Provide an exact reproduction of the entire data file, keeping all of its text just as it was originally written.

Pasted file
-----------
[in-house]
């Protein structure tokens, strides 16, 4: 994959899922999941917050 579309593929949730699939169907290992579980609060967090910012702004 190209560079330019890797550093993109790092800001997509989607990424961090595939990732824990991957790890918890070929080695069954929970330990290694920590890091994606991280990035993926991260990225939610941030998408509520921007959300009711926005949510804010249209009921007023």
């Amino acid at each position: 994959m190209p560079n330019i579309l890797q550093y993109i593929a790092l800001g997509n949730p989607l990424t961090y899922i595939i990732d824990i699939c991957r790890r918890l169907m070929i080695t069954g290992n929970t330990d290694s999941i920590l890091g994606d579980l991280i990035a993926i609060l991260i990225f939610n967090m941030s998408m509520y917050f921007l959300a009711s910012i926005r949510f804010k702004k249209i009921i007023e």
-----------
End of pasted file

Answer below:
[in-house]
């Protein structure tokens, strides 16, 4: 994959899922999941917050 579309593929949730699939169907290992579980609060967090910012702004 190209560079330019890797550093993109790092800001997509989607990424961090595939990732824990991957790890918890070929080695069954929970330990290694920590890091994606991280990035993926991260990225939610941030998408509520921007959300009711926005949510804010249209009921007023």
């Amino acid at each position: 994959m190209p560079n330019i579309l890797q550093y993109i593929a790092l800001g997509n949730p989607l990424t961090y899922i595939i990732d824990i699939c991957r790890r918890l169907m070929i080695t069954g290992n929970t330990d290694s999941i920590l890091g994606d579980l991280i990035a993926i609060l991260i990225f939610n967090m941030s998408m509520y917050f921007l959300a009711s910012i926005r949510f804010k702004k249209i009921i007023e």